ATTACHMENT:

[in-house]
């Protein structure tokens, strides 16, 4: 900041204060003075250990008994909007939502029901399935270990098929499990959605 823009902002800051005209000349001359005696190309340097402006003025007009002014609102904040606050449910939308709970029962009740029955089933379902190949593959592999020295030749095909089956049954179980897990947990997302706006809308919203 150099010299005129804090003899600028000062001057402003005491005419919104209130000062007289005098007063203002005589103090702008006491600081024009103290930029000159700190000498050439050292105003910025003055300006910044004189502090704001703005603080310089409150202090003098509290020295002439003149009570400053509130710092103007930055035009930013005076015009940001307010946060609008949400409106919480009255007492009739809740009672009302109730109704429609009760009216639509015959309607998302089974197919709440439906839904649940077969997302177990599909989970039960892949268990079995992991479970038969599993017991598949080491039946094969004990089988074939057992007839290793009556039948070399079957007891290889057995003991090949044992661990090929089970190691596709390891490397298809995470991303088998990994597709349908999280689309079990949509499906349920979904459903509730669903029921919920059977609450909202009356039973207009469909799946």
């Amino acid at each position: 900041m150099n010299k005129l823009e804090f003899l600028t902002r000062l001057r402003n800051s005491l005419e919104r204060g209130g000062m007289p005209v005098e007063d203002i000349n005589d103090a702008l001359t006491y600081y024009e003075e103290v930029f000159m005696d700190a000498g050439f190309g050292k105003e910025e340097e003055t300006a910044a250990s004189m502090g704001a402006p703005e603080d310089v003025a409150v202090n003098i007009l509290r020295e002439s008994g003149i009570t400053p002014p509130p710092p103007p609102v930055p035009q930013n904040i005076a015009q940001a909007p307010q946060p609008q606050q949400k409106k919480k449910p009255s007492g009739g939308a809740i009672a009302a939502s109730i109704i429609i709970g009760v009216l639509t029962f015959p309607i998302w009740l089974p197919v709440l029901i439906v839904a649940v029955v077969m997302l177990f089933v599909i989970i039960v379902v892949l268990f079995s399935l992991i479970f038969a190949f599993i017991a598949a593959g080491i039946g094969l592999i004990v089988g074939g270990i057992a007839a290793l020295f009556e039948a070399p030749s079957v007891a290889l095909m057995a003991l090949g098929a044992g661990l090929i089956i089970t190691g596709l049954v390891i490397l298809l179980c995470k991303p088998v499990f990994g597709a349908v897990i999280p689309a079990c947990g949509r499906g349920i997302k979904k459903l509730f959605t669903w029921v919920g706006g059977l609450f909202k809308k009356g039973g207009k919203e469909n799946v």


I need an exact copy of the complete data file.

[in-house]
């Protein structure tokens, strides 16, 4: 900041204060003075250990008994909007939502029901399935270990098929499990959605 823009902002800051005209000349001359005696190309340097402006003025007009002014609102904040606050449910939308709970029962009740029955089933379902190949593959592999020295030749095909089956049954179980897990947990997302706006809308919203 150099010299005129804090003899600028000062001057402003005491005419919104209130000062007289005098007063203002005589103090702008006491600081024009103290930029000159700190000498050439050292105003910025003055300006910044004189502090704001703005603080310089409150202090003098509290020295002439003149009570400053509130710092103007930055035009930013005076015009940001307010946060609008949400409106919480009255007492009739809740009672009302109730109704429609009760009216639509015959309607998302089974197919709440439906839904649940077969997302177990599909989970039960892949268990079995992991479970038969599993017991598949080491039946094969004990089988074939057992007839290793009556039948070399079957007891290889057995003991090949044992661990090929089970190691596709390891490397298809995470991303088998990994597709349908999280689309079990949509499906349920979904459903509730669903029921919920059977609450909202009356039973207009469909799946």
């Amino acid at each position: 900041m150099n010299k005129l823009e804090f003899l600028t902002r000062l001057r402003n800051s005491l005419e919104r204060g209130g000062m007289p005209v005098e007063d203002i000349n005589d103090a702008l001359t006491y600081y024009e003075e103290v930029f000159m005696d700190a000498g050439f190309g050292k105003e910025e340097e003055t300006a910044a250990s004189m502090g704001a402006p703005e603080d310089v003025a409150v202090n003098i007009l509290r020295e002439s008994g003149i009570t400053p002014p509130p710092p103007p609102v930055p035009q930013n904040i005076a015009q940001a909007p307010q946060p609008q606050q949400k409106k919480k449910p009255s007492g009739g939308a809740i009672a009302a939502s109730i109704i429609i709970g009760v009216l639509t029962f015959p309607i998302w009740l089974p197919v709440l029901i439906v839904a649940v029955v077969m997302l177990f089933v599909i989970i039960v379902v892949l268990f079995s399935l992991i479970f038969a190949f599993i017991a598949a593959g080491i039946g094969l592999i004990v089988g074939g270990i057992a007839a290793l020295f009556e039948a070399p030749s079957v007891a290889l095909m057995a003991l090949g098929a044992g661990l090929i089956i089970t190691g596709l049954v390891i490397l298809l179980c995470k991303p088998v499990f990994g597709a349908v897990i999280p689309a079990c947990g949509r499906g349920i997302k979904k459903l509730f959605t669903w029921v919920g706006g059977l609450f909202k809308k009356g039973g207009k919203e469909n799946v």